The horror intensifies: the Polish border guard attack migrants with gas and water cannons

The conflict on the Polish-Belarusian border has gotten worse in recent days as migrant groups are increasingly attempting to cross into the EU.

The Polish side is becoming increasingly cruel. Near the closed border crossing Kunica-Bruzgi, desperate migrants threw stones, branches, and empty cans of tinned food at Polish officers and soldiers. On the Polish side, the police and military retaliated with tear gas and water cannons.

On Tuesday morning (November 16), video from the scene was released, showing dozens of men, some wielding sticks, approaching the demarcation line. Other footage showed a vehicle on the Polish side of the border firing water jets into the air, as well as clouds of smoke and light rising from projectiles fired by border troops.

The Polish Ministry of Defense has tweeted about a “attack by migrants” who are “very aggressive.” Migrants can be seen throwing objects in another video released by the Polish government. According to the Polish side, these are bang grenades provided to the migrants by Belarusian border guards. There has been no evidence presented to back up such claims.

Other footage that has been posted online in the last 24 hours depicts very different scenes. Women beg for help as they stand at the border crossings. They are not aggressive in the least, and they complain about the cold — the temperature at the border now regularly falls below zero, and it does not rise above a few degrees during the day. The pleas are ignored by Polish police officers and soldiers, who are also visible in the video.

The migrant encampment on the Belarusian side has several hundred to two thousand migrants. There are men, women, and children who are stranded in the woods, without shelter, warming themselves by bonfires, and without medical care. Some migrants are sleeping in tents or sleeping bags on the road near the Kunica border crossing, which has been closed until further notice and cannot be used to apply for international protection. An 8-year-old Kurd died in the encampment, according to reports from yesterday morning (17 November). Migrants had previously reported the death of a 43-year-old Palestinian woman who had previously lived in Syria as a refugee.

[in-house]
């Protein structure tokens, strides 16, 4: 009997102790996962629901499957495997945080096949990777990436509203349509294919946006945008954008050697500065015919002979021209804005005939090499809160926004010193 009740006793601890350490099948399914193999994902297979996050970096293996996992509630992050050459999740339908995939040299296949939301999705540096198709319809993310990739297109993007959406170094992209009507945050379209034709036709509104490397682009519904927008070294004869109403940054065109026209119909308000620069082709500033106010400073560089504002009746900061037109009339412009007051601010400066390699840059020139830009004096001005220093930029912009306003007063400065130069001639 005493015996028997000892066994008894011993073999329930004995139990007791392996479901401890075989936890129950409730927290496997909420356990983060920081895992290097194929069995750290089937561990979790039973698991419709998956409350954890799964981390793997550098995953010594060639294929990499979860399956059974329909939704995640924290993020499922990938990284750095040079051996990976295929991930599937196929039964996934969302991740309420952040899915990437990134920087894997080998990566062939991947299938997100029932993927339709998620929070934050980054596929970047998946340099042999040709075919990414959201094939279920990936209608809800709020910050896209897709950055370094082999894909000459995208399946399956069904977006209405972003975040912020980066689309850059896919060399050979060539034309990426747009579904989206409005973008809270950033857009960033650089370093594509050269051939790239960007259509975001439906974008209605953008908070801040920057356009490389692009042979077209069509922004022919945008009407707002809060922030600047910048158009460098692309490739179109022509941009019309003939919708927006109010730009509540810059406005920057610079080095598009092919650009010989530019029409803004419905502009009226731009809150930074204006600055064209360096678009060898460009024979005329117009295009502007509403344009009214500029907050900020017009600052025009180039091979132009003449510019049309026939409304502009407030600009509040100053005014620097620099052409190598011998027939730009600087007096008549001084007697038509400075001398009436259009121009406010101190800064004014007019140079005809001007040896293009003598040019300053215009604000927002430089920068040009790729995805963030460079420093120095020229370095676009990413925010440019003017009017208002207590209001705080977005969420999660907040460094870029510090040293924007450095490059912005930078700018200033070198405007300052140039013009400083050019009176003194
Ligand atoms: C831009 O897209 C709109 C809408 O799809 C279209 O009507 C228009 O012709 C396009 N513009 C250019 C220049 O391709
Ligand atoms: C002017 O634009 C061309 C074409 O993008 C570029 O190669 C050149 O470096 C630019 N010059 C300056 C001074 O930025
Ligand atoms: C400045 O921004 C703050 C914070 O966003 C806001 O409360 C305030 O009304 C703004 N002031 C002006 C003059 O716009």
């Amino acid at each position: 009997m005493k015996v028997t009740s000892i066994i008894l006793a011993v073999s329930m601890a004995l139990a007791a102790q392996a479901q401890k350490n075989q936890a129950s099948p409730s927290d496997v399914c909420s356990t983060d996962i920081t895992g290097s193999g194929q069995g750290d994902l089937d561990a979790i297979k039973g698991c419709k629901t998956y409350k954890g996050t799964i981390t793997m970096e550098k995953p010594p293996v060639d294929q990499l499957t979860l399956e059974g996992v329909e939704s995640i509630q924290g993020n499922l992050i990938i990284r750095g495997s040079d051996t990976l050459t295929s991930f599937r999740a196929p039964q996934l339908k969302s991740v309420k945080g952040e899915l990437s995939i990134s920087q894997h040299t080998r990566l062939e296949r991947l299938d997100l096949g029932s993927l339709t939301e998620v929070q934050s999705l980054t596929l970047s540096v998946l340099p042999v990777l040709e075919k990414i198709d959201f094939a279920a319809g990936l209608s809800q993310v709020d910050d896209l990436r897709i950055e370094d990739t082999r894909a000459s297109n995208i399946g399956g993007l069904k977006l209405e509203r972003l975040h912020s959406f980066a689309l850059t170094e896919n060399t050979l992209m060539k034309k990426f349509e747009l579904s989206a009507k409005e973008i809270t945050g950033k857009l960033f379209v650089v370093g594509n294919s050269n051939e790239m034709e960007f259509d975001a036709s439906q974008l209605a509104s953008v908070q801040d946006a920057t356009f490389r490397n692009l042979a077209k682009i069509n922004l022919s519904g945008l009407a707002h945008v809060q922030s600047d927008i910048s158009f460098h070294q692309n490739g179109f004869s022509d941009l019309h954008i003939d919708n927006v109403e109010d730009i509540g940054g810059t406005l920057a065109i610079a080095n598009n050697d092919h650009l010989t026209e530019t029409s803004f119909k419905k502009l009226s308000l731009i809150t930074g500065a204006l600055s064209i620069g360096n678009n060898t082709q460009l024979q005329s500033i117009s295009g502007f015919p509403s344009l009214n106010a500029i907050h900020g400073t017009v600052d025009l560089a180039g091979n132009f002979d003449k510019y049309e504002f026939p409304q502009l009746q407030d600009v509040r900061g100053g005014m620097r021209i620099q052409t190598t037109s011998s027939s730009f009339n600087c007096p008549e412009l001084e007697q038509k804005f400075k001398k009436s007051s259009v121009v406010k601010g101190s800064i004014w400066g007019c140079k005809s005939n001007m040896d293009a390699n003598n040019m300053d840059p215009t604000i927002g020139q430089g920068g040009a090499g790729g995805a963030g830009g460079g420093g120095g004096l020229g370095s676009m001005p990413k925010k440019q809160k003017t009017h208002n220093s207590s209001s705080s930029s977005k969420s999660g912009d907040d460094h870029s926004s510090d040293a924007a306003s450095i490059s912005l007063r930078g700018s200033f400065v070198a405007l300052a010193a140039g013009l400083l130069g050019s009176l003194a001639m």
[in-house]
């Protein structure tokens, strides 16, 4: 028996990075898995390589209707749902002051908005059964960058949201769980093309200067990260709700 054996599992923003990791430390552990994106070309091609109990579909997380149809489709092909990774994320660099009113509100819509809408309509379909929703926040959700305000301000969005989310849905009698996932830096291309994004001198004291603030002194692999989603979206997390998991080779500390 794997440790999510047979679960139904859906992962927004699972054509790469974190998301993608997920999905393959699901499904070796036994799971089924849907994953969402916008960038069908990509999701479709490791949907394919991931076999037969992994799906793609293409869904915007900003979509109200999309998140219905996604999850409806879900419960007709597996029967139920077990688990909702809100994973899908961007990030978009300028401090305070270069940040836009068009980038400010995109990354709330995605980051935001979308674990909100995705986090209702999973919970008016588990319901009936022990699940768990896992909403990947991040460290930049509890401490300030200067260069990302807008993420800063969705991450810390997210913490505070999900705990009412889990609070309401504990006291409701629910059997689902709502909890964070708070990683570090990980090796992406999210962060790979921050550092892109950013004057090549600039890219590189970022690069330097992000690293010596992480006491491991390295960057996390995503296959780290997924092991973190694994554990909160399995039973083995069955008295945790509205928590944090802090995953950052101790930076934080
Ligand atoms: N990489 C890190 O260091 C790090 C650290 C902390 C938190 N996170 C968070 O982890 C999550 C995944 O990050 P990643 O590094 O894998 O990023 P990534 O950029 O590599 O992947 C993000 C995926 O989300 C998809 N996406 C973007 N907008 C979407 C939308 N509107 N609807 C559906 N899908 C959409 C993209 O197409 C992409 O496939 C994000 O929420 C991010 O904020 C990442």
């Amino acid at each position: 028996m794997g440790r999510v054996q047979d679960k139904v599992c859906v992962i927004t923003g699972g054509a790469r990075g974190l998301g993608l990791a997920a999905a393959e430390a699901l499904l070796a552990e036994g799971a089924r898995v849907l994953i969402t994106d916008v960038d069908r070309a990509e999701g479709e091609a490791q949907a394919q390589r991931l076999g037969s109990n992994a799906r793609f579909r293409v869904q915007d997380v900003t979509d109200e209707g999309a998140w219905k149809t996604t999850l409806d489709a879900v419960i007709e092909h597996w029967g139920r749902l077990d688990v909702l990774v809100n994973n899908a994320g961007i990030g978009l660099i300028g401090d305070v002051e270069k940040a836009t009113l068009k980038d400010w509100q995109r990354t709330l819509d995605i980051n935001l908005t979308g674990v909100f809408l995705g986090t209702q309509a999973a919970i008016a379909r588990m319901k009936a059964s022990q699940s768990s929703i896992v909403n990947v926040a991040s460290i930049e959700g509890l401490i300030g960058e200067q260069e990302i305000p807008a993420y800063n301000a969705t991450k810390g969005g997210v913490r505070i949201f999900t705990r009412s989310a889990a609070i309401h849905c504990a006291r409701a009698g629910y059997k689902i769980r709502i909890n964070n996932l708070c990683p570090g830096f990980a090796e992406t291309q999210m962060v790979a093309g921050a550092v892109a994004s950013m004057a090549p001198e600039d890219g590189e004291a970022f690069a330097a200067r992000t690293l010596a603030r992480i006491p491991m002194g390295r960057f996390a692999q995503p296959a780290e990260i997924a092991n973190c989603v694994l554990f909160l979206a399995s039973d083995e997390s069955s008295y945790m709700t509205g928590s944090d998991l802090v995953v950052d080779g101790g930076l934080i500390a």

According to Brussels, a large number of flights to Minsk, Belarus’ capital city, have been scheduled from troubled countries such as Iraq, Iran, and Syria, with desperate people being shipped to the shared border and barred from returning.

Belarus has denied the charges, claiming that it is simply no longer willing to intervene and stop people attempting to cross the border into the EU in light of the sanctions. Brussels is reportedly considering a new set of sanctions aimed at Belarusian officials as well as airlines suspected of aiding in the movement of refugees.

In response to an increase in the number of people attempting to cross into the EU from Belarus, Warsaw has mobilized over 15,000 police, border guards, and soldiers and declared a state of emergency in recent weeks. Officers used pepper spray and riot shields to keep groups from crossing the border last week.

Journalists are also subjected to harassment by the Polish government. Two French journalists covering the crisis for the Russian international television channel RT were detained by Polish police and brought before a court earlier this week, accused of illegally crossing the border. Three photojournalists were attacked by Polish soldiers in the village of Wiejka, in the Podlaskie region, near the border with Belarus, the day before yesterday. The three journalists are Maciej Nabrdalik, a World Press Photo winner whose photos have appeared in The New York Times, Maciej Moskwa of the documentary collective Testigo, and Martin Divíšek of the European Pressphoto Agency.

Polish authorities have barred the media from covering the situation on the ground, effectively instituting a media blackout that has been widely criticized and remains in place.

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